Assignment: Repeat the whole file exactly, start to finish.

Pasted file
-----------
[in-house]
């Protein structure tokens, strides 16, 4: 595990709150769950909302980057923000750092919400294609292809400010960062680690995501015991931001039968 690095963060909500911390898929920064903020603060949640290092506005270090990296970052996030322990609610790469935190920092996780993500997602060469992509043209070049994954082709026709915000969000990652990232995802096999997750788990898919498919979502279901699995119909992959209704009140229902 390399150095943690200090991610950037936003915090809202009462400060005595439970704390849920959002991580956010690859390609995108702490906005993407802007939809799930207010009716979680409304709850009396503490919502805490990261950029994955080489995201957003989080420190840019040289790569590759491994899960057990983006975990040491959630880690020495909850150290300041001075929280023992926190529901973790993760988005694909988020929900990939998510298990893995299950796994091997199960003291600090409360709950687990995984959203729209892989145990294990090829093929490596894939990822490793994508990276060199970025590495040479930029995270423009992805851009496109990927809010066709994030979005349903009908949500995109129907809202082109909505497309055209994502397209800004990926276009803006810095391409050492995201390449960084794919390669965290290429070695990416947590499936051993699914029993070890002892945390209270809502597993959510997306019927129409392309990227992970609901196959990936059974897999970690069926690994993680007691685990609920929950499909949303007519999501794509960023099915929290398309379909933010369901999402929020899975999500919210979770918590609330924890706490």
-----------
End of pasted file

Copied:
[in-house]
């Protein structure tokens, strides 16, 4: 595990709150769950909302980057923000750092919400294609292809400010960062680690995501015991931001039968 690095963060909500911390898929920064903020603060949640290092506005270090990296970052996030322990609610790469935190920092996780993500997602060469992509043209070049994954082709026709915000969000990652990232995802096999997750788990898919498919979502279901699995119909992959209704009140229902 390399150095943690200090991610950037936003915090809202009462400060005595439970704390849920959002991580956010690859390609995108702490906005993407802007939809799930207010009716979680409304709850009396503490919502805490990261950029994955080489995201957003989080420190840019040289790569590759491994899960057990983006975990040491959630880690020495909850150290300041001075929280023992926190529901973790993760988005694909988020929900990939998510298990893995299950796994091997199960003291600090409360709950687990995984959203729209892989145990294990090829093929490596894939990822490793994508990276060199970025590495040479930029995270423009992805851009496109990927809010066709994030979005349903009908949500995109129907809202082109909505497309055209994502397209800004990926276009803006810095391409050492995201390449960084794919390669965290290429070695990416947590499936051993699914029993070890002892945390209270809502597993959510997306019927129409392309990227992970609901196959990936059974897999970690069926690994993680007691685990609920929950499909949303007519999501794509960023099915929290398309379909933010369901999402929020899975999500919210979770918590609330924890706490």